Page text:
Giving Dogs a Second Chance at Life with MRI Tech Anna Struhs

Story by Jeremiah Kalb

On a chilly evening in March, Anna Struhs loaded a bag of slip leashes and dog collars into her Honda Pilot in preparation for a two-and-a-half-hour drive to Utah.

The following day, two furry animals named Misty and Queenie waited at the I-15 Exit 344 in Ogden for the next three legs of their “freedom ride,” and Struhs was their driver.

In the “rescue world” where Struhs has played a part since 2019, a “freedom ride” is a magical carpet ride out of an animal shelter and eventually into the loving arms of a new owner.

“They are there because some human failed them miserably, by surrendering or abandoning or dumping them,” Struhs says.

Approximately 3.1 million dogs enter U.S. animal shelters nationwide every year. About 390,000 of those dogs are euthanized each year.

For this transport, Struhs received a text asking her if there was any way she could also transport some rabbits out of Brigham City.

“I can do that,” she replied.

Any day Struhs has off from operating the magnetic resonance imaging (MRI) scanner is a day she is transporting animals within Idaho or across neighboring state lines.

Over the years, Struhs has transported cats, rabbits, potbelly pigs, guinea pigs, and one rat, but mostly dogs.

“It means giving them a chance at a life of love, something they didn’t have before,” she says.

Pet transport is the transfer of adoptable pets from over-populated areas to regions of the U.S. where demand for adoptable pets is high.

In the case of Misty, she came in from Cedar City, Utah, as a terrified dog.

“I don’t know what happened in her life, but she loved me and loved being around people,” Struhs says.

Misty was saved just in the nick of time. Her euthanization was planned just 24 hours before her freedom ride.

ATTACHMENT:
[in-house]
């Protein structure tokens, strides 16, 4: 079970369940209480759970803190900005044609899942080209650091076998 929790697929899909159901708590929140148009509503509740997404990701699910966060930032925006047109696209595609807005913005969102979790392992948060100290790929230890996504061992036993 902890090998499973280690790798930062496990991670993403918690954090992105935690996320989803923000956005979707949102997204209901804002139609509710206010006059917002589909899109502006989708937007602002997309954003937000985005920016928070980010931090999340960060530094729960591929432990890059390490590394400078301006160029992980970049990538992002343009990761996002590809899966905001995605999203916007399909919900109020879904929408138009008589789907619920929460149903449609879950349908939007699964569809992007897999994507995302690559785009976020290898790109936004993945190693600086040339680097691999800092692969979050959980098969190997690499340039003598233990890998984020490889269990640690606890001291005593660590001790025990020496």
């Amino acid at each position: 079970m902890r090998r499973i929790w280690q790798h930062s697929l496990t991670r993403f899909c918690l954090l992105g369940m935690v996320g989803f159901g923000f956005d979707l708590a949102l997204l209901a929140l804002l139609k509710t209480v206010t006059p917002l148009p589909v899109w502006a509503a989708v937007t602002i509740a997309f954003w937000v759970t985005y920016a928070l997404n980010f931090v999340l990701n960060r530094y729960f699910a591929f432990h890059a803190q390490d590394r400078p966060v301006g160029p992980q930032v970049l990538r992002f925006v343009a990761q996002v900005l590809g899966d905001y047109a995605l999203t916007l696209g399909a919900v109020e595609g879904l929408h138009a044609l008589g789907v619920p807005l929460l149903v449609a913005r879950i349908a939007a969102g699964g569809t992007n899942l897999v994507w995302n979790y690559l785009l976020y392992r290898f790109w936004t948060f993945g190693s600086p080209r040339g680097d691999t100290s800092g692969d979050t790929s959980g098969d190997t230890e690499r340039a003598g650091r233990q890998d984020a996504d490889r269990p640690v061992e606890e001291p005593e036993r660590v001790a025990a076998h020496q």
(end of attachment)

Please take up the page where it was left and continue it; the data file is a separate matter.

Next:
“Misty had $450 worth of pledges to help her get out of the shelter because she was not getting the response she needed,” she explains.

Queenie, a heeler, was an owner surrender from the Salt Lake City Humane Society.

Heelers are known for their high energy levels and exceptional ranges of resourcefulness and intelligence.

Queenie was no different.

“As soon as she saw those bunnies, she went wild,” Struhs says.

Struhs sometimes houses her new furry friends in between transport legs. Misty and Queenie stayed the night.

Her brother picked them up the next morning to transport them to Second Chance Pet Rescue in Coeur d’Alene.

This first overnight out of the shelter was their first opportunity to decompress.

Struhs pointed out that shelters are very stressful for dogs because they hear barking all the time.

“They don’t get that time to just relax and be a dog and be loved on, so it’s really important,” she says.

Upon arriving home, she remembered what she was told earlier that day. Queenie is an escape artist.

During introductions to Struhs own dogs, she kept Queenie on a tight leash in the backyard. Eventually, Queenie got to run under Struhs watchful eye.

“I kept the leash on her just in case I had to grab her quickly,” she says.

Queenie and Misty made themselves right at home.

“Misty laid in my Lazy boy recliner and loved herself,” she says. Queenie quickly followed suit.

Fortunately for these two dogs, they got their day with the help of Struhs and her fellow rescuers.

Photo: Anna Struhs saying goodbye to Tink, who now lives with a loving family in Dillion, Montana.

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